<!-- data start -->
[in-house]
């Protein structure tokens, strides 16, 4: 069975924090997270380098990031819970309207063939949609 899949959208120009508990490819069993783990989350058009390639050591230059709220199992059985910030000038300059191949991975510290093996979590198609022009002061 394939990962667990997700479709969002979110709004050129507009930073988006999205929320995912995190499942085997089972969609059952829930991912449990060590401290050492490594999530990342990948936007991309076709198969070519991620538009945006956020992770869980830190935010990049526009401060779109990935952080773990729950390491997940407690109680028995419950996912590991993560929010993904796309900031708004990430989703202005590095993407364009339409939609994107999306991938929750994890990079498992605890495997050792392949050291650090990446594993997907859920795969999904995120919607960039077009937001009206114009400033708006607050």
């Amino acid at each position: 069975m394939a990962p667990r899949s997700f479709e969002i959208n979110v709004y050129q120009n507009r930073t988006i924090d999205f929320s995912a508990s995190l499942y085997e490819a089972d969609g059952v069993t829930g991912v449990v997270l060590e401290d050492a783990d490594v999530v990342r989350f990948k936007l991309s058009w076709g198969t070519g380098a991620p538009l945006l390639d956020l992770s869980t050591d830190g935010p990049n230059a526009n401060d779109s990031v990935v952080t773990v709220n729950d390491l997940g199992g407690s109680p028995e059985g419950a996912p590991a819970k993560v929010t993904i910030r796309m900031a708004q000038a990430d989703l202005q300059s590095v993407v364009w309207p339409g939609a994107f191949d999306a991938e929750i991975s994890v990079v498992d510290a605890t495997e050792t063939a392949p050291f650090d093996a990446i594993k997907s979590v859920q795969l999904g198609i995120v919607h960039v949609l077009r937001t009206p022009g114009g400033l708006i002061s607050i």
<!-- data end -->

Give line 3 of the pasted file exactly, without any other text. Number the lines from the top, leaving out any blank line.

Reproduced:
């Amino acid at each position: 069975m394939a990962p667990r899949s997700f479709e969002i959208n979110v709004y050129q120009n507009r930073t988006i924090d999205f929320s995912a508990s995190l499942y085997e490819a089972d969609g059952v069993t829930g991912v449990v997270l060590e401290d050492a783990d490594v999530v990342r989350f990948k936007l991309s058009w076709g198969t070519g380098a991620p538009l945006l390639d956020l992770s869980t050591d830190g935010p990049n230059a526009n401060d779109s990031v990935v952080t773990v709220n729950d390491l997940g199992g407690s109680p028995e059985g419950a996912p590991a819970k993560v929010t993904i910030r796309m900031a708004q000038a990430d989703l202005q300059s590095v993407v364009w309207p339409g939609a994107f191949d999306a991938e929750i991975s994890v990079v498992d510290a605890t495997e050792t063939a392949p050291f650090d093996a990446i594993k997907s979590v859920q795969l999904g198609i995120v919607h960039v949609l077009r937001t009206p022009g114009g400033l708006i002061s607050i």